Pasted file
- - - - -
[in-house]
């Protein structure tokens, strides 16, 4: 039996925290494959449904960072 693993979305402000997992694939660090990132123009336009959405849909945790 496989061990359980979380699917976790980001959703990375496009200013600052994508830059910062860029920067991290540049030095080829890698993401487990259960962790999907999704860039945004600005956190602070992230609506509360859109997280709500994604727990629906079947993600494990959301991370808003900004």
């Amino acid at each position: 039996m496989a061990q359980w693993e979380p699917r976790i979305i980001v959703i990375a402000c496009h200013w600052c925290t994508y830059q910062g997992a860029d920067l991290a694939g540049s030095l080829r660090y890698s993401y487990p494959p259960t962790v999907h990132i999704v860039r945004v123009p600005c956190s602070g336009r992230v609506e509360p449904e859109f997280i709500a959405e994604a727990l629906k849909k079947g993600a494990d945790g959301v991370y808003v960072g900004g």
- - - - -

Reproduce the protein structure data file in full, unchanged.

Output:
[in-house]
């Protein structure tokens, strides 16, 4: 039996925290494959449904960072 693993979305402000997992694939660090990132123009336009959405849909945790 496989061990359980979380699917976790980001959703990375496009200013600052994508830059910062860029920067991290540049030095080829890698993401487990259960962790999907999704860039945004600005956190602070992230609506509360859109997280709500994604727990629906079947993600494990959301991370808003900004």
């Amino acid at each position: 039996m496989a061990q359980w693993e979380p699917r976790i979305i980001v959703i990375a402000c496009h200013w600052c925290t994508y830059q910062g997992a860029d920067l991290a694939g540049s030095l080829r660090y890698s993401y487990p494959p259960t962790v999907h990132i999704v860039r945004v123009p600005c956190s602070g336009r992230v609506e509360p449904e859109f997280i709500a959405e994604a727990l629906k849909k079947g993600a494990d945790g959301v991370y808003v960072g900004g």